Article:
• The key to a leaner body has nothing to do with a low fat In fact, to access stored fat in your body for energy, you need to consume fats in your meals so you can then burn stored fat for energy.
  • Saturated fats aren’t the cause of heart Studies are revealing more and more that inflammation caused from all the processed oils (see the nearby sidebar for more information) and refined foods are the culprits of heart disease not the healthy, good old, back to nature fats we explain in this section.

So what are healthy fats? Essential fats (omega-3 and omega-6 fatty acids) are healthy fats. (Refer to the nearby sidebar for more information about these two fatty acids.) Your body doesn’t produce these fats on its own, so you must consume them in order to get the benefits. (Lucky for you, healthy fats make foods taste better and help you feel satisfied.) Including essential fats in your diet will definitely give you an edge in looking and feeling your best.

Here are the healthy fats we love and highly recommend. Choose the organic versions of them:

  • Coconut fats: Coconuts are an excellent source of saturated fat and produce many delicious varieties of You can use coconut oil in different forms, such as :Coconut aminos: This product is from the sap of a coconut tree and has a salty Coconut aminos are a great substitute for soy sauce.
  • Coconut oil: Choose unrefined coconut oil, and use it for sautéing, roasting, and baking in place of vegetable oils and shortening.
  • Unsweetened coconut: Enjoy flakes as a snack, and use shredded coconut to add fat and sweetness to curries, salads, and and desserts
  • Coconut milk: You can substitute coconut milk for yogurt and cream in recipes or splash it into coffee instead of half and half.

Make sure that you choose a coconut milk that uses guar gum as a stabilizer. Don’t use any others. Avoid the coconut milk in the carton, and use the variety in cans.

  • Olives and avocados: Both olives and avocados are favored sources of monounsaturated Use olive oil and avocado oil for drizzling on salads, and nibble on both olives and avocados in salads or as snacks for healthy fat intake.

Look for packaged olives that contain only water, olives, and salt; avoid chemical additives and stabilizers. Toss them into salads and cooked foods to add healthy fat.

Use only extra virgin olive oil on salads or drizzle over cooked vegetables and meats. This particular oil has what is known as a low smoke point, which means when you add heat, it goes rancid (spoils) very quickly. When you eat rancid oil, you run the risk of taking what was once a healthy oil, and making it unhealthy. Unhealthy, rancid oils create inflammation in the body.

  • Animal fats: Animal fats are an excellent choice for cooking, but only if the fats come from organic, grass-fed, pastured If you can find a good source, then fats like lard, tallow, and ghee (clarified butter) are healthful, delicious options.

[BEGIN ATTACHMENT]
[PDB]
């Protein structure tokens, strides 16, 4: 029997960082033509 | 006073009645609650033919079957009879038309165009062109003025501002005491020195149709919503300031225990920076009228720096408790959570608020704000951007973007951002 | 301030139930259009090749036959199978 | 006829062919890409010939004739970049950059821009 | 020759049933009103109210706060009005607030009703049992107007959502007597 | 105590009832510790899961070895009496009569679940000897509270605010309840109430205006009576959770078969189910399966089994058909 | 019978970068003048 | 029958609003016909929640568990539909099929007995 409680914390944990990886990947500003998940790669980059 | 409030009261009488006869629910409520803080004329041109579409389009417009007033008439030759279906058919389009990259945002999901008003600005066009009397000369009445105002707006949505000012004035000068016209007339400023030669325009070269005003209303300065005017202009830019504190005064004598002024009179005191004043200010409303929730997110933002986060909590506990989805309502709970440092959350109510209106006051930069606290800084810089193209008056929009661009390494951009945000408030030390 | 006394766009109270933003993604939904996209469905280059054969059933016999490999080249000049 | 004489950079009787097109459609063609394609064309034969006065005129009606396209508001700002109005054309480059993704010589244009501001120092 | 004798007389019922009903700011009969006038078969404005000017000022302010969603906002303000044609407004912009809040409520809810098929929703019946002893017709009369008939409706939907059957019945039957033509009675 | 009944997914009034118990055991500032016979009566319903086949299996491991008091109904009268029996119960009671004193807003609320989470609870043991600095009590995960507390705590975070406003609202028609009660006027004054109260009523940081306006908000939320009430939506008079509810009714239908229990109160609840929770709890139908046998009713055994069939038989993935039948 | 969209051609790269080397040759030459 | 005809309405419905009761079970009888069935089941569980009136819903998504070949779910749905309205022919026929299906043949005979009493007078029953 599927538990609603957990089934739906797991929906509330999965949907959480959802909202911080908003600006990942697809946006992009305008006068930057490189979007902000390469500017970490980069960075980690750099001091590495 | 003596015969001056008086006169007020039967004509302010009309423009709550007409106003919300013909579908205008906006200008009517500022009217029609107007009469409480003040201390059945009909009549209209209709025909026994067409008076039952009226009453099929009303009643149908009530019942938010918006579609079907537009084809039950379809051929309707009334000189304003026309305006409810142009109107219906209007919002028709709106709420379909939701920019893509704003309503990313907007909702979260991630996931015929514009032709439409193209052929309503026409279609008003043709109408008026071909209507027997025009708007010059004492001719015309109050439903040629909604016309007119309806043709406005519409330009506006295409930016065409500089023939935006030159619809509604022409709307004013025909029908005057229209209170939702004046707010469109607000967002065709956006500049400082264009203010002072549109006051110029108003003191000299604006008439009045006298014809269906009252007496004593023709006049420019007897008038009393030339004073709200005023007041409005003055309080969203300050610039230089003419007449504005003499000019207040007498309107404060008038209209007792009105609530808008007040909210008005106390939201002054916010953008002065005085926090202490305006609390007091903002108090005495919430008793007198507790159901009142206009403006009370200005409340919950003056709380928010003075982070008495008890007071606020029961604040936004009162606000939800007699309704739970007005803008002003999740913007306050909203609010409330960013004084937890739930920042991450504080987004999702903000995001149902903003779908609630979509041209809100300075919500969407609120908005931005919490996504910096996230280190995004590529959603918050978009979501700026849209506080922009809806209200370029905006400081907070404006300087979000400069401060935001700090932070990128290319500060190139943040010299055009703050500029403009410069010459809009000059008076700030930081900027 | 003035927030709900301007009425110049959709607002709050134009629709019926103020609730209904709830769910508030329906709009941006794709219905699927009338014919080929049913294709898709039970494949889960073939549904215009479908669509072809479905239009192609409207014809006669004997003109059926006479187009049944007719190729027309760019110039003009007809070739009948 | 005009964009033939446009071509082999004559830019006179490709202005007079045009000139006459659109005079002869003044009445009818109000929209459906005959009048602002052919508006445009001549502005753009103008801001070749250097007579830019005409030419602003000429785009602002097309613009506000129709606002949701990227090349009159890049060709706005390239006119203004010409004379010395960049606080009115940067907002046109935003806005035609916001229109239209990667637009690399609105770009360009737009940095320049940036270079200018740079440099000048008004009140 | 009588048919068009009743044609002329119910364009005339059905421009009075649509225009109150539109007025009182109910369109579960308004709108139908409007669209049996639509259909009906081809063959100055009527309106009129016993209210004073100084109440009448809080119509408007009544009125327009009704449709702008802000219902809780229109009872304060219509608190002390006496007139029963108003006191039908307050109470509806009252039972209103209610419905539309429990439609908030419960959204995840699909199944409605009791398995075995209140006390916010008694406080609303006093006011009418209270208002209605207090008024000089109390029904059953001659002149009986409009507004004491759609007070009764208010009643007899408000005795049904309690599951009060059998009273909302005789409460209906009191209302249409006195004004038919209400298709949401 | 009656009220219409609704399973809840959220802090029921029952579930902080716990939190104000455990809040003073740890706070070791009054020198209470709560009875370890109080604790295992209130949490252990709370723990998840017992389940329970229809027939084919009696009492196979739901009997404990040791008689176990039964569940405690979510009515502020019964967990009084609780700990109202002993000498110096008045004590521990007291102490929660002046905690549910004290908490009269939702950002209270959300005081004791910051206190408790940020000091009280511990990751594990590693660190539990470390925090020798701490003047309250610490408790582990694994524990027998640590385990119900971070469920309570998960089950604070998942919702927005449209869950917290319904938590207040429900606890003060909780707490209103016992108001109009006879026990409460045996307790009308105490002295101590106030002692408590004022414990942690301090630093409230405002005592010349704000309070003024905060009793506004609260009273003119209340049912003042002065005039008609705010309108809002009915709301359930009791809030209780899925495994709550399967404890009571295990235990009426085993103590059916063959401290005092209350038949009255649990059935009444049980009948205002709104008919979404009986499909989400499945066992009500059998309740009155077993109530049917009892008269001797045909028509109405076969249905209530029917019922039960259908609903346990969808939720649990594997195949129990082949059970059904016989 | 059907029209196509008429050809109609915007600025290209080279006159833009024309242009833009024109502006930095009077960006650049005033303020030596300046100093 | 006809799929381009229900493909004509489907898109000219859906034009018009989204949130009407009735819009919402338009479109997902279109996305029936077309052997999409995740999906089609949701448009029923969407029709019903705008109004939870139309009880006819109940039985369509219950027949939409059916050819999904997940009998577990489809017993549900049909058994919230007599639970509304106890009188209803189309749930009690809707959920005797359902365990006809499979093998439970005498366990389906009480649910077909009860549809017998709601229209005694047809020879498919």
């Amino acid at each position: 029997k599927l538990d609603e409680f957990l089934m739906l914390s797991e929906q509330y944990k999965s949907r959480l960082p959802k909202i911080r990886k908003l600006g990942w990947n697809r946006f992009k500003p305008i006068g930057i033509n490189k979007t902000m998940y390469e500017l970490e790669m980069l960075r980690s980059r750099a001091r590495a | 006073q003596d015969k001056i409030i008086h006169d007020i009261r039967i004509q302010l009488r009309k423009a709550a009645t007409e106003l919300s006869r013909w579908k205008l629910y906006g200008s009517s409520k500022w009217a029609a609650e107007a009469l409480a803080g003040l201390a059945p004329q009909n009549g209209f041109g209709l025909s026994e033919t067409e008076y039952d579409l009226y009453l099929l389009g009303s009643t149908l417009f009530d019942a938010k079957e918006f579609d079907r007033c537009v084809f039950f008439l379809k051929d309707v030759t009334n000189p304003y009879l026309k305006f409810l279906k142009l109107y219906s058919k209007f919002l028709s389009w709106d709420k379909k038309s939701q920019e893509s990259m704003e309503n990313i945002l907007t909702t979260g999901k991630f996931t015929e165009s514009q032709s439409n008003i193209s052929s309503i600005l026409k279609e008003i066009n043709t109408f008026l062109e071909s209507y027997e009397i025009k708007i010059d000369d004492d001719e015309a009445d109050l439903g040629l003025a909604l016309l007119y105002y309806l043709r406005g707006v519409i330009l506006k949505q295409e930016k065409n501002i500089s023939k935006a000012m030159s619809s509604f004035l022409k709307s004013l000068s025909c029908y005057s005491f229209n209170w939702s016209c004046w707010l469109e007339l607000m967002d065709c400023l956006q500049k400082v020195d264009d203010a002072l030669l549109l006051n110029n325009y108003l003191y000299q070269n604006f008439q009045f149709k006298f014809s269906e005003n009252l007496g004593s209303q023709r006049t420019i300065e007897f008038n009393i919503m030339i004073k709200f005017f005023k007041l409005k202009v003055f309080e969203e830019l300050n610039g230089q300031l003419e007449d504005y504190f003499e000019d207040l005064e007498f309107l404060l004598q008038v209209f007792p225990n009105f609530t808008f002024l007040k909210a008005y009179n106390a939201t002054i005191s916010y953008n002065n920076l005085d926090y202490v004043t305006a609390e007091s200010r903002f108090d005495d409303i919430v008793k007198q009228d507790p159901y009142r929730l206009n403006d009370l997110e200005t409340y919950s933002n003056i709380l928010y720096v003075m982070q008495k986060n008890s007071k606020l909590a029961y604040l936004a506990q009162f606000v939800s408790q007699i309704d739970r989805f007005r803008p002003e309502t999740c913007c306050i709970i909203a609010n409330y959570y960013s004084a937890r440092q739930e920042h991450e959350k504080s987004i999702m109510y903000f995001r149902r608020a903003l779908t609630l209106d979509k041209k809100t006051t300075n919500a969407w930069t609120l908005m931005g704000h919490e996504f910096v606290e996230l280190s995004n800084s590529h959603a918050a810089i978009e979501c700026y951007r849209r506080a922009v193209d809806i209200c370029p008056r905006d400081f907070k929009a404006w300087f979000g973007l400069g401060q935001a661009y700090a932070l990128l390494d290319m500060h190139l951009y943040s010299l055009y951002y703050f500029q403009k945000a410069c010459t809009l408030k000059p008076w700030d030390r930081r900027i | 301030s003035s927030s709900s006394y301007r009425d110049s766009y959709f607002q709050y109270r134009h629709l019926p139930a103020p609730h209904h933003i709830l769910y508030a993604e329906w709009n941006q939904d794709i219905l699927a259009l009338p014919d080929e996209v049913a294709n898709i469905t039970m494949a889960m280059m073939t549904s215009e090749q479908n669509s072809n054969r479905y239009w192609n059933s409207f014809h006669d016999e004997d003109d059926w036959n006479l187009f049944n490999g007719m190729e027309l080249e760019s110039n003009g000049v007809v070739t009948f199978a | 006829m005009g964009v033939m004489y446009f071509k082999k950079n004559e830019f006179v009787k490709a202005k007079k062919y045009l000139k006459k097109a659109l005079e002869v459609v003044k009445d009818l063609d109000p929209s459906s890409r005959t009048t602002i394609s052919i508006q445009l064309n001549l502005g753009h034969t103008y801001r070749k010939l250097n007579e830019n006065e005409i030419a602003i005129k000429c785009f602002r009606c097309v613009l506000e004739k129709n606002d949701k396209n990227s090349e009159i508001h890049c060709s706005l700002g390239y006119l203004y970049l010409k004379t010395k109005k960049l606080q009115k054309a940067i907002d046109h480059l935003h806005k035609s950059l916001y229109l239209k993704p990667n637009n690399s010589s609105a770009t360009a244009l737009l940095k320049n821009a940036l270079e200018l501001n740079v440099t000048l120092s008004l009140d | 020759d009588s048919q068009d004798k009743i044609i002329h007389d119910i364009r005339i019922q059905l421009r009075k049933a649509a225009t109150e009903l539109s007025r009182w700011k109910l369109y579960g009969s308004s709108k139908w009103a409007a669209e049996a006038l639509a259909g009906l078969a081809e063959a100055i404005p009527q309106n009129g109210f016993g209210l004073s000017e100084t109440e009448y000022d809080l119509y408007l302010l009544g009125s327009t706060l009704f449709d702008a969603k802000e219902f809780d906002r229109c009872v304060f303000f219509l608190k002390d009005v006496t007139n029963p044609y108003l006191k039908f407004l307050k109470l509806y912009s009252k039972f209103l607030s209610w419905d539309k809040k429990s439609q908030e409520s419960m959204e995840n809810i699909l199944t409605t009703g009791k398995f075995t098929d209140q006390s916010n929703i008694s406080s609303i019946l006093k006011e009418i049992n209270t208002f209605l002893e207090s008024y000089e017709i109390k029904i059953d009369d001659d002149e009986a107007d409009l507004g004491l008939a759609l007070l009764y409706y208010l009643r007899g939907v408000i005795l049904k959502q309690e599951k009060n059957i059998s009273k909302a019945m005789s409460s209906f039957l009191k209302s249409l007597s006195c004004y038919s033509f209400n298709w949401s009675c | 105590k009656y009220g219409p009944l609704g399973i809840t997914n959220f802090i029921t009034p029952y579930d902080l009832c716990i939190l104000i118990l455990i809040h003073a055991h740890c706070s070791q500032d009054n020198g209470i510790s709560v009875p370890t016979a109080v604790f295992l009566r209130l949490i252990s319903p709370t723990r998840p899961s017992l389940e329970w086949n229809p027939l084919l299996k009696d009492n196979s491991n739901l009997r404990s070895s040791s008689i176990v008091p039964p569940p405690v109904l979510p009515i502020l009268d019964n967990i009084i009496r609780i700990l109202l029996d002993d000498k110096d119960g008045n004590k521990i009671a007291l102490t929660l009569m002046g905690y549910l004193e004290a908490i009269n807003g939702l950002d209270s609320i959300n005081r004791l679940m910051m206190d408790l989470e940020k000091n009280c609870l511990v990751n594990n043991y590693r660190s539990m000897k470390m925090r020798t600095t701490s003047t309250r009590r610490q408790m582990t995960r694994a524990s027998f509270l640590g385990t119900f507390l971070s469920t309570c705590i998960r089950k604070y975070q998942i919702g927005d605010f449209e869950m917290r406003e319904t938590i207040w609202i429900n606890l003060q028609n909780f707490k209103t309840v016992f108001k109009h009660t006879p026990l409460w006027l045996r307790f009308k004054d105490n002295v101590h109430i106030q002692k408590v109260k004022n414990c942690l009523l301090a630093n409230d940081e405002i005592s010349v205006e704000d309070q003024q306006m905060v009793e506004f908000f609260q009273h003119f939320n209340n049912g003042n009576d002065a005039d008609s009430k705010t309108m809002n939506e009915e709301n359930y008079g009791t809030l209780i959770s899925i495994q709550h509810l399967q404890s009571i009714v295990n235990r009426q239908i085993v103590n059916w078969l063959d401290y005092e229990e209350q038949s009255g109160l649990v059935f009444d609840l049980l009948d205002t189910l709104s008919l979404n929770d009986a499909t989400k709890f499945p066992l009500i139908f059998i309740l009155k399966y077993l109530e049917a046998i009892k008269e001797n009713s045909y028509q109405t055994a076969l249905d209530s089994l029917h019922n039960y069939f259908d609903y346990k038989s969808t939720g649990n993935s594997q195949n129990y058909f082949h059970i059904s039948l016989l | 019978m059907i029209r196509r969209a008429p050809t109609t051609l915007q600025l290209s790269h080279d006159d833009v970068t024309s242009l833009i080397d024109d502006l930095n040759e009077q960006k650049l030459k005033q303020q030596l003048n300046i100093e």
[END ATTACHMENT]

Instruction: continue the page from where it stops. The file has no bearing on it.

• Nuts, nut oils, and nut butters: In moderation, nuts and nut butters are tasty options to add fat to meals, snacks, and Raw or dry roasted are your best bet. Eat them in moderation; add to cooked foods for crunch, or enjoy a few as a snack.

Nut oils are a nice way to add unexpected flavors to salads, but don’t use them for cooking, because they become unstable and rancid with heat. For nut butters, examine the label for added sugar. Enjoy nut but- ters in moderation; they’re great for snacks, sauces, and desserts.

Nuts are calorically dense, and you can easily eat a lot of them without realizing just how much you ate. Typically, a single serving of nuts is a quarter cup or about a small handful.

  • Seeds: Seeds are good Paleo friendly Some seed choices are pumpkin, sesame, sunflower, and pine nuts

Don’t skimp when budgeting your money on oils, because the right fats and oils can make your cells incredibly healthy, and the opposite is also true.

Unhealthy or rancid oils can make you incredibly unhealthy because they create inflammation, whereas healthy oils help inflammation leave the body. Because inflammation is the catalyst for so many problems, adding some healthy fats to your diet can really make a big difference.

On the other hand, some oils are just bad for you. The following oils may get billed as healthy oils, but these industrial and seed oils are very processed  and prone to turning rancid, creating inflammation in the body, so stay clear of them as much as possible. They include the following:

  • Canola oil
  • Corn oil
  • Cottonseed oil
  • Margarine
  • Palm kernel oil
  • Partially hydrogenated oil
  • Peanut oil
  • Safflower oil
  • Soybean oil
  • Sunflower oil
  • Trans fats
  • Vegetable shortening